Tupac: Resurrection

on November 14, 2003 by Paul Clinton
Rapper Tupac Shakur's turbulent life and brief but meteoric music career bursts onto the screen in "Tupac: Resurrection." Director Lauren Lazin masterfully stitches together bits and pieces of Shakur's interviews to underline the big, Shakespearean themes--ambition, violence, redemption--that seemed to define his life. Lazin gives us Shakur "in his own words," before he was gunned down in Las Vegas in 1996.

Growing up on the mean streets of the Bronx, cultivating an interest in theater and the arts in Baltimore, writing poetry and obsessively watching "Diff'rent Strokes" molded the young Shakur, the son of two Black Panther activists. The rap superstar came into his own after leaving Digital Underground in the early 1990s, releasing the album "2Pacalypse Now."

Steering away from a rose-tinted treatment of Shakur, Lazin presents the controversial rapper--who drew the ire of Dan Quayle, women's groups and others who accused him of promoting violence and misogyny--with warts intact. But the documentary also illuminates the charismatic style of this fiery streetwise poet with a penchant for trouble.Lazin mostly delivers the goods on Shakur's run-ins with police--the ominous shooting in 1994, the fight with Allen Hughes during the filming of "Menace II Society" and the sexual assault trial--and with the East Coast rappers (Biggie Smalls and Puff Daddy). As perhaps a counterbalance to Nick Broomfield's conspiratorial "Biggie and Tupac," Lazin stays away from unanswered questions about who shot Shakur and why. That section of the film needed beefing up.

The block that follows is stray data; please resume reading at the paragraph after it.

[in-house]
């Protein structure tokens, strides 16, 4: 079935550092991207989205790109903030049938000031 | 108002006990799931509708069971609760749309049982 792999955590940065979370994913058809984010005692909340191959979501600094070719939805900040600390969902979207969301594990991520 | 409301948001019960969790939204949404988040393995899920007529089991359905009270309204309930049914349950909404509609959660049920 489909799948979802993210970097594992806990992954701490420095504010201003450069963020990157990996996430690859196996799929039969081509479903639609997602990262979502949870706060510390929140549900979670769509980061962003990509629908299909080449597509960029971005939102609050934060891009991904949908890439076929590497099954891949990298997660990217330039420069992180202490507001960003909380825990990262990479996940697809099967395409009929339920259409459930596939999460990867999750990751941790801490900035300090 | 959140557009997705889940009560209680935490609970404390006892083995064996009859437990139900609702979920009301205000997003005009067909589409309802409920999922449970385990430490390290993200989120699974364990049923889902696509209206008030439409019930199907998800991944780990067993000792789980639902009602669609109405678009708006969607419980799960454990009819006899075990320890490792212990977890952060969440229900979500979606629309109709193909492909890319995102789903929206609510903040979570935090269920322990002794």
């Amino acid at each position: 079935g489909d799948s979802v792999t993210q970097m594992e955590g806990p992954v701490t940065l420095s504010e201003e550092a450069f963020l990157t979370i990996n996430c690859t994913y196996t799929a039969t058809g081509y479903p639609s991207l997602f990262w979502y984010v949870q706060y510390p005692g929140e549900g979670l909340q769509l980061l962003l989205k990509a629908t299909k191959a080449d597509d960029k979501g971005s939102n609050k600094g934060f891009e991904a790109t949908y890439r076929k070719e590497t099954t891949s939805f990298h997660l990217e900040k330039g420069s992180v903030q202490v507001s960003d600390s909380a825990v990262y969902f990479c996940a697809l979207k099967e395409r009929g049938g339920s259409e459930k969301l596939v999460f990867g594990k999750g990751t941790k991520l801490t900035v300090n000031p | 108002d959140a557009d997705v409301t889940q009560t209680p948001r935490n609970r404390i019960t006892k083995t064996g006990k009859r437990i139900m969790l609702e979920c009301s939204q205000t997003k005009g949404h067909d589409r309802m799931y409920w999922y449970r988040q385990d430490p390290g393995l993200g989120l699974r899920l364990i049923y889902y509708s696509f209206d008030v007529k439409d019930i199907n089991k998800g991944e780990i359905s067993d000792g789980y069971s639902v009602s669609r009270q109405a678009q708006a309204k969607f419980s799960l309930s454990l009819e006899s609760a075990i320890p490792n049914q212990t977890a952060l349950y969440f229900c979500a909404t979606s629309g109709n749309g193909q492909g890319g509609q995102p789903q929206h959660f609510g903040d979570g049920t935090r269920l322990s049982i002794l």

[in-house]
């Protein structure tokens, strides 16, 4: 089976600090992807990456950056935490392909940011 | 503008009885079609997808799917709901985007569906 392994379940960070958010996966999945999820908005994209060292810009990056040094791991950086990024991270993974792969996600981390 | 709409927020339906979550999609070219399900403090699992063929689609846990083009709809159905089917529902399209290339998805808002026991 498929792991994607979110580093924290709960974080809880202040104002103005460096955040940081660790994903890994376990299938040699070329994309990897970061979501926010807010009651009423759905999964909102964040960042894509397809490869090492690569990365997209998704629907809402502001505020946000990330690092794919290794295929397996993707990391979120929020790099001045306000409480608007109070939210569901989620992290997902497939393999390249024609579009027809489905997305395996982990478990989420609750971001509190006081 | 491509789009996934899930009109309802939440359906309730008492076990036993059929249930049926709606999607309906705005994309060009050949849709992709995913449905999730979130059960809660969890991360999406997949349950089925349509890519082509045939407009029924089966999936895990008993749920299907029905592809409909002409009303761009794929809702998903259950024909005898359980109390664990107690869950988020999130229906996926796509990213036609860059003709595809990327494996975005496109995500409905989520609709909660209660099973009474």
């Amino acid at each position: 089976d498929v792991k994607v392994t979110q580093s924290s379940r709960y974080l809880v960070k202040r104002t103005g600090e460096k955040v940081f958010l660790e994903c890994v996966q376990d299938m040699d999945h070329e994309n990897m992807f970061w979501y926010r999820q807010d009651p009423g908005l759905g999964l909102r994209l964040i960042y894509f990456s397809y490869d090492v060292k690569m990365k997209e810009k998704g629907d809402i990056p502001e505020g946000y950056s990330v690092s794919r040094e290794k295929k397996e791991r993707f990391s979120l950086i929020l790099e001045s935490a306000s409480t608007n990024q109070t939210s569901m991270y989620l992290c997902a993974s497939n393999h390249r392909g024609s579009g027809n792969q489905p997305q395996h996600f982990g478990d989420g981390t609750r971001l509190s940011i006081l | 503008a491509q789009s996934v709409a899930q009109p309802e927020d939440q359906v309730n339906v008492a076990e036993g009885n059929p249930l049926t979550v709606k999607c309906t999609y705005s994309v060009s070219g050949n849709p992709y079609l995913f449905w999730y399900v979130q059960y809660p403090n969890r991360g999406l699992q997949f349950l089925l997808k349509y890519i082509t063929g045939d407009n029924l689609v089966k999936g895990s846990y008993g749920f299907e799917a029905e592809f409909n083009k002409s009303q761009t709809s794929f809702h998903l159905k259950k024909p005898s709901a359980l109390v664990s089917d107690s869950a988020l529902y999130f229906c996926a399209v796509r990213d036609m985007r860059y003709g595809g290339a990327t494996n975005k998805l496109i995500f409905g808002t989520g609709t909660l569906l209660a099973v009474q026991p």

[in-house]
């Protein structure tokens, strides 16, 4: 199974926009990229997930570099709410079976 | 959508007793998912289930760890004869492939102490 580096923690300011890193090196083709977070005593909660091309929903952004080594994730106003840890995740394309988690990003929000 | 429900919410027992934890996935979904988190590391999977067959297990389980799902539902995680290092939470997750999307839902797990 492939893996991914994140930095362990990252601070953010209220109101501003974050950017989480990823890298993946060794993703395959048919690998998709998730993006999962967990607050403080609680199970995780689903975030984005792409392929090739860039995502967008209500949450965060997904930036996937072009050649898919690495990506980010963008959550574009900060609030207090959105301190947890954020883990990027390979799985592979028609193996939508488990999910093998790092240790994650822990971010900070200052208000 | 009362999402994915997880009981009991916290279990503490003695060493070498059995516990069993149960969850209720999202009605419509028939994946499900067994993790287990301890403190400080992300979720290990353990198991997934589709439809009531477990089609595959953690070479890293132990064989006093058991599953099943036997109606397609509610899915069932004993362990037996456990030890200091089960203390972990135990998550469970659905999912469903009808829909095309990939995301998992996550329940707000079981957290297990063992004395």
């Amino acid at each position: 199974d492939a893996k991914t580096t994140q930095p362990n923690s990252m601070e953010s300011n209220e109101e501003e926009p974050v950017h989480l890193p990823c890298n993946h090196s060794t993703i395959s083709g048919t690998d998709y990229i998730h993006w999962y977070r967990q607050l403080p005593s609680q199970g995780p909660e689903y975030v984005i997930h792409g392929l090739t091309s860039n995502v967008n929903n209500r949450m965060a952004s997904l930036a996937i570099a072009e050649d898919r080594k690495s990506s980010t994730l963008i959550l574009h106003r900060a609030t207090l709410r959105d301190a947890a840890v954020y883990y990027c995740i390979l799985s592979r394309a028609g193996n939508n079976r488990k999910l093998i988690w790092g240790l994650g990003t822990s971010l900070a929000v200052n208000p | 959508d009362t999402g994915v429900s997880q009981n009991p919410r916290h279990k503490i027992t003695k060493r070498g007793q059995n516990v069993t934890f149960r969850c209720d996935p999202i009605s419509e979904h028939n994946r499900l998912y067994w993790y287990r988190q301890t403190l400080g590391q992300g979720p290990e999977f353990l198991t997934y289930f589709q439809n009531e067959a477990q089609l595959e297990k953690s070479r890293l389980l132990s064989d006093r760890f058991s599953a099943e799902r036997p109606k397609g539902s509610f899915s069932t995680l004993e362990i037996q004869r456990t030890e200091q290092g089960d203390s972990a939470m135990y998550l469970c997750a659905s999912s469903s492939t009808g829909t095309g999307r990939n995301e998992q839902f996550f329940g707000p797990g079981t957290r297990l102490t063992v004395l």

Shakur's music is presented front and center, revealing the rapper's considerable artistry as perhaps the 1990s' quintessential street poet. Starring Tupac Shakur. Directed by Lauren Lazin. Produced by Preston Holmes, Karolyn Ali and Lauren Lazin. A Paramount release. Documentary. Rated R for strong language and images of drugs, violence and sex. Running time: 112 min

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